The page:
Finding Flannery O'Connor's "Good Man" in Marilynne Robinson's Gilead and Home

By Petit, Susan | Christianity and Literature, Winter 2010 | Go to article overview

Finding Flannery O'Connor's "Good Man" in Marilynne Robinson's Gilead and Home


Petit, Susan, Christianity and Literature


Marilynne Robinson's novel Gilead is a rich study of the need for forgiveness and the power of grace. It can also be called, in Rebecca M. Painter's words, a "novelized treatise on the difficulty of lived virtue" (95). (1) "ibis novel--in itself but especially as seen in the light of Home--gradually reveals how the elderly John Ames, who appears at first to be simply a devout and kindly Congregationalist minister, has sinned against his namesake, John Ames Boughton, known as Jack. (2) In the course of the novel Ames confronts his decades-long rejection of Jack and finally forgives, accepts, and even comes to love him.

One way to understand Ames' spiritual journey and Jack's existential questioning is through the lens of Flannery O'Connor's "A Good Man Is Hard to Find" It seems natural to associate these two writers whose work reflects their Christian faiths. Robinson is a permanent faculty member of the Iowa Writers' Workshop, of which O'Connor is probably the most famous alumna, and Farrar, Straus and Giroux publishes both authors. Yet the serious but sympathetic approach of Robinson, a northerner and a Congregationalist, to her subject is very different from O'Connor's, which relies on caricature and satire. Robinson even claims that "the influence of Flannery O'Connor has been particularly destructive" by leading readers not to expect "serious fiction to treat religious thought respectfully" ("A World of Beautiful Souls"). O'Connor communicated her Catholic vision by using "the grotesque as a primary way to reach the unbelieving reader" (Hawkins 28); in contrast, in these two novels Robinson shows thoughtful people in ordinary situations working their way to greater receptivity to grace through following both Calvin's teachings and their own charitable inclinations. As Robinson says, Ames' faith is "not dogmatic but a process" (Interview Part II with Silverblatt). (3)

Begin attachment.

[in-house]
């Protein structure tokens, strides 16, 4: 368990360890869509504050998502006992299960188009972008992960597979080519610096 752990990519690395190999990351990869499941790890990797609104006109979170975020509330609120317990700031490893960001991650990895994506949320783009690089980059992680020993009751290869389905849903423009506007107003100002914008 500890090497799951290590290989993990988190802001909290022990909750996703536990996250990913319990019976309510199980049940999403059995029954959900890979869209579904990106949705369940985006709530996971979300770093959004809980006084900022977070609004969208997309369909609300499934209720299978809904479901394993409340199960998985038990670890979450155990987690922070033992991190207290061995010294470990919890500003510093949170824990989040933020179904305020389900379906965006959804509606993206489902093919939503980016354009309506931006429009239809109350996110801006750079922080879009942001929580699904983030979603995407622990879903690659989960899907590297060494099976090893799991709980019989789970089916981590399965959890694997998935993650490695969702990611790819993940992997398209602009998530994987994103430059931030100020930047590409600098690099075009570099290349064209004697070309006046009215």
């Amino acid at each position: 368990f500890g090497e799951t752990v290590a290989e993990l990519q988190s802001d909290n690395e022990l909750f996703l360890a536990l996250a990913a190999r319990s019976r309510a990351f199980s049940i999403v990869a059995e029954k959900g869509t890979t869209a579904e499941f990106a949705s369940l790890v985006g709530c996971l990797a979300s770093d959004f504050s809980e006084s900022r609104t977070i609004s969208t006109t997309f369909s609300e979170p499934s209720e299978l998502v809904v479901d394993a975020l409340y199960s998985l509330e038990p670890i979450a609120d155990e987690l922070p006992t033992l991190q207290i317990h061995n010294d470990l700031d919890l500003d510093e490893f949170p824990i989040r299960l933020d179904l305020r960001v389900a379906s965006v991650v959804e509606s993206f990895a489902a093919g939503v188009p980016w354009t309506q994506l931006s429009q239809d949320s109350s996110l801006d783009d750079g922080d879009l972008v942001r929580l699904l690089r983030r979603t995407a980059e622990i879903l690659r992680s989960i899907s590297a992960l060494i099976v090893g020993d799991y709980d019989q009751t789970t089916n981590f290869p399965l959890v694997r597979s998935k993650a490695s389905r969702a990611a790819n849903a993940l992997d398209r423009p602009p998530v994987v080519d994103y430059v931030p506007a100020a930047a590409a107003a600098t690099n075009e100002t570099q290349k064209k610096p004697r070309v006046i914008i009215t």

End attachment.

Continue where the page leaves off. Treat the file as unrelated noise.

Regardless of whether Robinson intended Gilead as a response to "A Good Man" it acts as one by using a similar structure and parallel characters, while showing them in a more sympathetic, warmer way. The conventionally good characters, the grandmother and Ames, dominate the first half of each and control the information--the grandmother is the viewpoint character for most of O'Connor's story, which is written in indirect free discourse, and Ames is the novel's narrator--so that readers distrust the Misfit and Jack before they appear. These two new characters then engage in debate about Christianity with the initial characters. The resemblance between the works is brought out by strong echoes of O'Connor's story in the passage in which Ames calls Jack a good man. In the story, the grandmother tells the Misfit, "I just know you're a good man," and he replies, "Nome, I ain't a good man ... but I ain't the worst in the world neither" (139). Near the end of Gilead Ames writes that he told Jack, "...You are a good man,' and he gave me a look, purely appraising, and laughed and said, 'You can take my word for it, Reverend, there are worse'" (231). Similarly, when lack tells Glory what Ames has said, she responds, "Well, I could have told you you are a good man. I've said it in so many words, surely" and he replies self-deprecatingly, "You're a miserable judge of character. Mine, especially. No objectivity at all" (Home 308-09). Gilead climaxes in Ames' acceptance of lack much as O'Connor's "A Good Man" exists for the moment when the grandmother realizes her connection to the Misfit.

Both O'Connor and Robinson want readers to sympathize with their miscreants and to believe in the possibility of their salvation. O'Connor wrote that she hoped that the grandmother's gesture would grow "like the mustard-seed" in the Misfit's heart and turn him into "the prophet he was meant to become" ("On Her Own Work" 113). Robinson, similarly, wants her readers to see Jack's goodness, "the greatest goodness [being] perhaps the awareness of one's own failure to be good" (Interview Part II with Silverblatt), a failure which is inevitable because of man's fallen condition. …

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